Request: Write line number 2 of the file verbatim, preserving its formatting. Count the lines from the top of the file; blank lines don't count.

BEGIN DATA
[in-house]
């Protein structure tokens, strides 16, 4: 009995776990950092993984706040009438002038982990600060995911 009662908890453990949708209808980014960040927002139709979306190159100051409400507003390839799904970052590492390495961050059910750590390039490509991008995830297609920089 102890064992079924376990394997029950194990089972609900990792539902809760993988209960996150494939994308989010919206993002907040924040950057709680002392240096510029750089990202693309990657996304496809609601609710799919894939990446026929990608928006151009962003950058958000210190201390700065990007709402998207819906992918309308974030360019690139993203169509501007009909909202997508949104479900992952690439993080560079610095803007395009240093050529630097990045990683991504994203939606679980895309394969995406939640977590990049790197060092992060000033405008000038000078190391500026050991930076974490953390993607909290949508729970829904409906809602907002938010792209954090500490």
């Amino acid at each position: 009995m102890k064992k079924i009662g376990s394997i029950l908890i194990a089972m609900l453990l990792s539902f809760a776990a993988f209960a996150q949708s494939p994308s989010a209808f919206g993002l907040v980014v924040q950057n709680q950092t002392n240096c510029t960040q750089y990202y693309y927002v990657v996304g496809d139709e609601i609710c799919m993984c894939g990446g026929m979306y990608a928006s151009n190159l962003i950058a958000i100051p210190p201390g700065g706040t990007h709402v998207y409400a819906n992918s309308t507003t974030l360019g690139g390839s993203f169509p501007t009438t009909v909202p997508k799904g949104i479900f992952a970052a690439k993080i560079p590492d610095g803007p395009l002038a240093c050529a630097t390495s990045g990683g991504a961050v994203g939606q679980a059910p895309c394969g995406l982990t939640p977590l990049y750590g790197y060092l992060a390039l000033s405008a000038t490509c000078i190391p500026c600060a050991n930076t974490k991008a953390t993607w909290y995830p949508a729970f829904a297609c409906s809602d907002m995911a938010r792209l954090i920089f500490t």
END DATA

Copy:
């Protein structure tokens, strides 16, 4: 009995776990950092993984706040009438002038982990600060995911 009662908890453990949708209808980014960040927002139709979306190159100051409400507003390839799904970052590492390495961050059910750590390039490509991008995830297609920089 102890064992079924376990394997029950194990089972609900990792539902809760993988209960996150494939994308989010919206993002907040924040950057709680002392240096510029750089990202693309990657996304496809609601609710799919894939990446026929990608928006151009962003950058958000210190201390700065990007709402998207819906992918309308974030360019690139993203169509501007009909909202997508949104479900992952690439993080560079610095803007395009240093050529630097990045990683991504994203939606679980895309394969995406939640977590990049790197060092992060000033405008000038000078190391500026050991930076974490953390993607909290949508729970829904409906809602907002938010792209954090500490």